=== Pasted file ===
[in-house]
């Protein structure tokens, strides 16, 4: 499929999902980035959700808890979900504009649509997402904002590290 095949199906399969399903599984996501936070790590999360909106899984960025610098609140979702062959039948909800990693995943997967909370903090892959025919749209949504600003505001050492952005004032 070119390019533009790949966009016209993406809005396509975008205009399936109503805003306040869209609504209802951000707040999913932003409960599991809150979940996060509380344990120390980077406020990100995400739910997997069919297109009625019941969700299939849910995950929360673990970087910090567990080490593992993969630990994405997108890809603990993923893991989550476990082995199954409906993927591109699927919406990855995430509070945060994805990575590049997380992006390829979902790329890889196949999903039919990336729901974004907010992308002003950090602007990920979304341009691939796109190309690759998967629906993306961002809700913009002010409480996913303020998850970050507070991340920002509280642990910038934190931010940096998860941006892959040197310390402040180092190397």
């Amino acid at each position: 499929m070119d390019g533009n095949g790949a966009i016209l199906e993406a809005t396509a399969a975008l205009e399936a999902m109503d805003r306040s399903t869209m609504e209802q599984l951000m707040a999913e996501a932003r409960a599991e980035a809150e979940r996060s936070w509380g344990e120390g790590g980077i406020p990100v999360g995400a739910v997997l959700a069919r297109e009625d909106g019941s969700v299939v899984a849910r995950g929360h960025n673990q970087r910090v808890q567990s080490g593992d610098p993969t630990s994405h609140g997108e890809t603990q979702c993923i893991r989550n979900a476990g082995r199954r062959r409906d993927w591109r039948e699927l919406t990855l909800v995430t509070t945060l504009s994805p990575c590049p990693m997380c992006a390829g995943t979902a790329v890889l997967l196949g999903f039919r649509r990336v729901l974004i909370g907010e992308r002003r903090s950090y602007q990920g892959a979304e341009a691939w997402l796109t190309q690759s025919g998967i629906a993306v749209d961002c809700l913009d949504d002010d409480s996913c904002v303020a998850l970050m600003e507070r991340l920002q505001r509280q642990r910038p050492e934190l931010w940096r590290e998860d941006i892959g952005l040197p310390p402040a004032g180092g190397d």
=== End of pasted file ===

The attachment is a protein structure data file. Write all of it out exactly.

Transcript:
[in-house]
């Protein structure tokens, strides 16, 4: 499929999902980035959700808890979900504009649509997402904002590290 095949199906399969399903599984996501936070790590999360909106899984960025610098609140979702062959039948909800990693995943997967909370903090892959025919749209949504600003505001050492952005004032 070119390019533009790949966009016209993406809005396509975008205009399936109503805003306040869209609504209802951000707040999913932003409960599991809150979940996060509380344990120390980077406020990100995400739910997997069919297109009625019941969700299939849910995950929360673990970087910090567990080490593992993969630990994405997108890809603990993923893991989550476990082995199954409906993927591109699927919406990855995430509070945060994805990575590049997380992006390829979902790329890889196949999903039919990336729901974004907010992308002003950090602007990920979304341009691939796109190309690759998967629906993306961002809700913009002010409480996913303020998850970050507070991340920002509280642990910038934190931010940096998860941006892959040197310390402040180092190397």
């Amino acid at each position: 499929m070119d390019g533009n095949g790949a966009i016209l199906e993406a809005t396509a399969a975008l205009e399936a999902m109503d805003r306040s399903t869209m609504e209802q599984l951000m707040a999913e996501a932003r409960a599991e980035a809150e979940r996060s936070w509380g344990e120390g790590g980077i406020p990100v999360g995400a739910v997997l959700a069919r297109e009625d909106g019941s969700v299939v899984a849910r995950g929360h960025n673990q970087r910090v808890q567990s080490g593992d610098p993969t630990s994405h609140g997108e890809t603990q979702c993923i893991r989550n979900a476990g082995r199954r062959r409906d993927w591109r039948e699927l919406t990855l909800v995430t509070t945060l504009s994805p990575c590049p990693m997380c992006a390829g995943t979902a790329v890889l997967l196949g999903f039919r649509r990336v729901l974004i909370g907010e992308r002003r903090s950090y602007q990920g892959a979304e341009a691939w997402l796109t190309q690759s025919g998967i629906a993306v749209d961002c809700l913009d949504d002010d409480s996913c904002v303020a998850l970050m600003e507070r991340l920002q505001r509280q642990r910038p050492e934190l931010w940096r590290e998860d941006i892959g952005l040197p310390p402040a004032g180092g190397d």